Humans, Androids, Cyborgs, and Centaurs:
Navigating the future of human-machine interactions.
Although some humans may still attach the diminutive “mere” to describe their species, humankind’s behaviors over the last decades indicate that humans have been operating for some time now in conjunction with machines and new technologies. Whether driving cars to increase their ability to cover distances, consulting search engines to enhance their knowledge base, or using stored digital images as a supplement to lived memories, many of the activities that we partake in today are only possible when humans work with machines.
Just what we call the hybrid-human —or “more-than-human”— has changed over time. Androids, so named from the Greek word for “man” (Andros), first referred to tools that operated in “man-like” ways. It was only later that the term came to be associated with robots that have peculiarly human attributes. Cyborg, on the other hand, a term dating from the mid-twentieth century, and meaning “cybernetic organism,” describes human-machine systems that are self-regulating. In the late 1990s, the chess grandmaster Gary Kasparov re-introduced the term “centaur” as one that might better describe the possible symbiosis between humans and digital information technologies. Though in ancient history designating mythical creatures conceived as part-human and part-horse, the term centaur has recently come back into common use to connote the possibilities for artificial intelligence applications and systems to amplify human abilities.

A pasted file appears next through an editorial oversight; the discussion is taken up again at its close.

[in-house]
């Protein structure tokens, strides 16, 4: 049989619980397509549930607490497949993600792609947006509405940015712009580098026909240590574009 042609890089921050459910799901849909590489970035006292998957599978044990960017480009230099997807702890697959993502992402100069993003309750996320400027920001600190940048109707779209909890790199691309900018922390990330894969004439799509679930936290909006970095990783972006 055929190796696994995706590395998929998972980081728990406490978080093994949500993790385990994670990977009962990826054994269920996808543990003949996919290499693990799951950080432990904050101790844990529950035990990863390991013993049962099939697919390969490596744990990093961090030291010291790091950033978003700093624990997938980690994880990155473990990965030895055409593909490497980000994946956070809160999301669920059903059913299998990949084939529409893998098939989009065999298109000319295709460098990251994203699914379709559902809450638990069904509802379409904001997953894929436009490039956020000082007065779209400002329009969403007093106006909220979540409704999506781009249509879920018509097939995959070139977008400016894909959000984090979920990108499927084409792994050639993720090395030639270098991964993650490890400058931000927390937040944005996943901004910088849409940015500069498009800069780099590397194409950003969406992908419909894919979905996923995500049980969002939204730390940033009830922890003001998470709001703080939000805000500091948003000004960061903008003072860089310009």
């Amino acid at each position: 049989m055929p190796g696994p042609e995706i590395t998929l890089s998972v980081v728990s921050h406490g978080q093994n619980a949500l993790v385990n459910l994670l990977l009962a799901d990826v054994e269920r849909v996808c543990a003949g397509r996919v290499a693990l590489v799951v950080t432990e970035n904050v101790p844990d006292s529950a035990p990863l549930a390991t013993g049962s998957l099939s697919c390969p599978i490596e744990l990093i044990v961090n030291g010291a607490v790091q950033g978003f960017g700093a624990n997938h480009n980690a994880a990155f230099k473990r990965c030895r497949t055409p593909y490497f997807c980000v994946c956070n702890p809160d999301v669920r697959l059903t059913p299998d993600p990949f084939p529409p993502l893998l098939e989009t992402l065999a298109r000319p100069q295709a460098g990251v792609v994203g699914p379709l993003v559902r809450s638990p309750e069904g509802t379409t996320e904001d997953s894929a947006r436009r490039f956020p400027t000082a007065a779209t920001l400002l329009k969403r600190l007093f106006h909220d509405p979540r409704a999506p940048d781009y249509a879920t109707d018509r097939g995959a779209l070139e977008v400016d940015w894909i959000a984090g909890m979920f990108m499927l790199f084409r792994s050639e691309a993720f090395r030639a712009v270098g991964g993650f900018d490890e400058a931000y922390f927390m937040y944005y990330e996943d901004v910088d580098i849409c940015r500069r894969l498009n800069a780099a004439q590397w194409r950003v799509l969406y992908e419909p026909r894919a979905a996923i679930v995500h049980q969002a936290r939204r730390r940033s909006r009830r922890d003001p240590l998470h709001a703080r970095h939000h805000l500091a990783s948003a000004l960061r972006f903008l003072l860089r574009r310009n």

To help you consider the possible futures of human-machine interactions, we've forecasted dozens of emerging technologies that are expected to play a pivotal role in the linkage between humans and machines. Having incorporated these into three science fiction narratives, we invite you to explore the outcomes derived from logical extrapolations of the capabilities of current technologies and the social contexts they would exist within. By interacting with them, you get to choose your own path through the future and, in the process, consider the possibilities and implications of emerging technologies in extending the human potential.
The specific technological solutions that appear in these narratives each have different technology readiness levels (TRL), ranging from TRL 9 for solutions that are already established and incorporated into new systems to TRL of 1 for the ones that are possible but not yet plausible inventions. Alongside these metrics, we have identified three vectors that navigate technological scenarios between the intervals of close, medium and far futures. From machines making lives easier and frictionless, exploring how human capabilities may be improved through the deployment of digital technologies as prosthetic devices, to inviting AI to take over many aspects of human lives, it comes as no surprise that humans are shifting, all thanks to the association with non-organic beings.
Of course, in light of these innovative configurations of human and machine relations, several questions arise: are humans becoming more “machine-like” as they extend the invitation to new technologies to enter not only their lives but their bodies and minds? What are the ethical and practical implications that underlie the enhancement of humankind through technologies? What new types of human/machine hybrids might you be able to imagine?
These questions are yet to be answered, and they need to be tackled wisely. Through a shared framework we might be able to conceive possible interpretations, solutions, and answers. For now, we encourage you to get a glimpse of future narratives that depict several events you may, eventually, find yourself in.